Parkinson’s is one of the most common neurodegenerative disorders that results in the progressive loss of muscle control. The condition is a result of nerve damage that occurs due to reduced levels of dopamine, a fluid essential for normal brain function. The nerve cells or neurons are mainly responsible for carrying brain signals and impulses back and forth to control and promote body actions and activity. A miscommunication or severed nerve endings can result in the loss of basic motor function and tremors, one of the primary symptoms of Parkinson’s disease.
Juvenile-onset Parkinson’s affects people under the age of 21 while early-onset Parkinson’s affects people between the ages of 21 to 40. The progressive condition gets worse over time and predominantly affects people who are above the age of 60. The severity of the symptom also directly depends on the degree of nerve impairment. Note that loss of dopamine is the main cause and trigger of Parkinson’s disease thus resulting in inconsistent signals and misfiring neurons all affecting a person’s gross motor skills. There are five main stages of Parkinson’s with the symptoms of the neurological disorder varying accordingly.
Following are common treatment methods for Parkinson’s disease:
Taking medication is one of the first steps to managing the motor-related symptoms of Parkinson’s disease. Symptomatic therapy that features multiple strengths and combinations of medications is one the most effective recourse for managing the symptoms of a progressive disorder. Other classes of medications include MAO inhibitors, Dopamine Agonists, COMT inhibitors, and Anticholinergic agents. The severity of the symptoms and extent of nerve damage will determine the dosage necessary. The combination of medications will vary greatly depending on the initial stages of Parkinson’s disease.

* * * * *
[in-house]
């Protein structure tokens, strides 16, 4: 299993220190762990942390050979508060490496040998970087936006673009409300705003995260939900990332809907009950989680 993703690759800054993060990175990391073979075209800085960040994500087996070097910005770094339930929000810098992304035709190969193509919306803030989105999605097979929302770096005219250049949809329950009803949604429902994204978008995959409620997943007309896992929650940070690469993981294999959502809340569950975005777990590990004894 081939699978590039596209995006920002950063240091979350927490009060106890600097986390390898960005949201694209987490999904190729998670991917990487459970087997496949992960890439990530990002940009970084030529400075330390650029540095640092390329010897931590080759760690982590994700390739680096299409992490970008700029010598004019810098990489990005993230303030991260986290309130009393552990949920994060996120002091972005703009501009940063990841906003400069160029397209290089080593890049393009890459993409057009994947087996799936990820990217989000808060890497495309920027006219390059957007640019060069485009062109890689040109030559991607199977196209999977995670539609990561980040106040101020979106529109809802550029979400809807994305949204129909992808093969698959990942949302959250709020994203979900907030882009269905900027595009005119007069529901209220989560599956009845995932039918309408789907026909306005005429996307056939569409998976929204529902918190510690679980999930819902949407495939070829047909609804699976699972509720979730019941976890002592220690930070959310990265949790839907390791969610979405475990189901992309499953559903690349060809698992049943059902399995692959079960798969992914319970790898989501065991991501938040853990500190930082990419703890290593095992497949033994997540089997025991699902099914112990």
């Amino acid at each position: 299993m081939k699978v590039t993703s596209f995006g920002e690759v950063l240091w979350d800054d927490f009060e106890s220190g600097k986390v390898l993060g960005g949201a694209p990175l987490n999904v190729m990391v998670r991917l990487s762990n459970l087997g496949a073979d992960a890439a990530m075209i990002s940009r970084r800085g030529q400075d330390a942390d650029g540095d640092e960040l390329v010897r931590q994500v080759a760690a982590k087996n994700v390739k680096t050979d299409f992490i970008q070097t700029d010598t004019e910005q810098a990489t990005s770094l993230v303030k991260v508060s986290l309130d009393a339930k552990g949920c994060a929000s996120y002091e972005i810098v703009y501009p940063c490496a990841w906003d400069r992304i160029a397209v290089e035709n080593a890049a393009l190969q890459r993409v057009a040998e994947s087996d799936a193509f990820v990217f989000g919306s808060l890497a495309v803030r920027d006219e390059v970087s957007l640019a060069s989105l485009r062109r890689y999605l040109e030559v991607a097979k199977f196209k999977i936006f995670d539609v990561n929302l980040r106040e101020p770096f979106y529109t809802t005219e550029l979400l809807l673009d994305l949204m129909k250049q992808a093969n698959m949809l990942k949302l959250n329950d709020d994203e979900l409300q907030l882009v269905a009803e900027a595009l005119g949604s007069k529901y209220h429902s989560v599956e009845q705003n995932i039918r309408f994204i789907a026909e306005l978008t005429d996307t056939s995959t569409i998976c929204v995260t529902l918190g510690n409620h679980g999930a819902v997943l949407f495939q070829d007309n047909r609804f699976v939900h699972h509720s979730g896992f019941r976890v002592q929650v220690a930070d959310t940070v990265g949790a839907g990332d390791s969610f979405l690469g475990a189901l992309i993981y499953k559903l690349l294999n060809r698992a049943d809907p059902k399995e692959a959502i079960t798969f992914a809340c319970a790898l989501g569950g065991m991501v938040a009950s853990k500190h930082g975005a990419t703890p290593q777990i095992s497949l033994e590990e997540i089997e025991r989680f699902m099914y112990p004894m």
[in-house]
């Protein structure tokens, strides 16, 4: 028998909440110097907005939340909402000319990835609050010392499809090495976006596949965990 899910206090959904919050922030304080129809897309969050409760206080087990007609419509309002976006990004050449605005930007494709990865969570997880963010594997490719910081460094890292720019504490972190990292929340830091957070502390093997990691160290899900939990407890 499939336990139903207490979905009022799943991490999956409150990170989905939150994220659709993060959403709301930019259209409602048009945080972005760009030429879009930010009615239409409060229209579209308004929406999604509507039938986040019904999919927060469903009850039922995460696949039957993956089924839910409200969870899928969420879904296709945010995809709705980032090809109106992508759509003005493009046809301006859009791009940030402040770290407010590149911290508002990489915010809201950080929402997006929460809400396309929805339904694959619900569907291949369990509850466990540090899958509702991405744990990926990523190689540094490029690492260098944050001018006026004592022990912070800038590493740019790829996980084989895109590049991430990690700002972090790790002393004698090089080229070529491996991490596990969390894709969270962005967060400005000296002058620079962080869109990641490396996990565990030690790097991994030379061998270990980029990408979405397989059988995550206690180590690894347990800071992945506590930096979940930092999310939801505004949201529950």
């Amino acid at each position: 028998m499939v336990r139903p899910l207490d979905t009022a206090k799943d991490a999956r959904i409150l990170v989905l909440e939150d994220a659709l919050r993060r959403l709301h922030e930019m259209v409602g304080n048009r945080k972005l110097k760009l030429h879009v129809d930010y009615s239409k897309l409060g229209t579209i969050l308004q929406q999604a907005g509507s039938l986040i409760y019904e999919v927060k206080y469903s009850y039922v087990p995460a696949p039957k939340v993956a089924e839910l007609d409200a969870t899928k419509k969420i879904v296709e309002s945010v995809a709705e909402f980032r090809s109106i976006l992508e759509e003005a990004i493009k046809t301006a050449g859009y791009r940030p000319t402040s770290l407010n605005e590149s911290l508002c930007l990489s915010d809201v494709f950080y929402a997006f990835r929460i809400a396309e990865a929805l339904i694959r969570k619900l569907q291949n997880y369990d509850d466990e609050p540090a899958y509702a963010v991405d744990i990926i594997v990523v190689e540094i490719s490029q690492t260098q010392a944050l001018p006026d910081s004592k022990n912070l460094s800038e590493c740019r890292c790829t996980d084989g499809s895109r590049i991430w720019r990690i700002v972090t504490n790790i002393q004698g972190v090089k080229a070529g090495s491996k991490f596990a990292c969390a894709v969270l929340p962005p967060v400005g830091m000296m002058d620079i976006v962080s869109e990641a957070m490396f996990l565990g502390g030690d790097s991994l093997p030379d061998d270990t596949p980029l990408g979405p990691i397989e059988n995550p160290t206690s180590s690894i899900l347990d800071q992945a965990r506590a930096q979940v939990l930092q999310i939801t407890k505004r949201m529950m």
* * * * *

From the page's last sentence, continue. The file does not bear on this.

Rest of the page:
Parkinson’s disease mainly affects the gross motor skills of a person that can affect even some of the basic hand, feet, and chin movements. A combination of physical, occupational, and speech therapy is the recommended course of treatment for the mild to moderate stages of the disorder. Overcoming speech impairment due to reducing the chin function is possible with speech therapy. Occupational therapy is used to tune and regain fine motor skills to some extent. Finally, physical therapy will help one regain their bearings with a proper exercise regimen.
Surgery is the last option for people suffering from severe symptoms of Parkinson’s disease. Deep Brain Stimulation (DBS) is an FDA approved the procedure, also one of the most sought-after treatment options. DBS involves the use of electrodes to stimulate nerve cells that are no longer active to trigger a response. The treatment is specific to the area affected and can alternatively be done on both sides of the brain.
Medications, therapy, and even surgery will not be effective unless one makes lifestyle changes post-treatment to assist in the recovery. A fitness regime for Parkinson’s disease patients will include a combination of cardiorespiratory exercises for fitness training, resistance exercises for strength training, and flexibility exercises to improve one’s gait and balance. One must also follow a healthy diet plan to increase energy and maximize the potential of medications.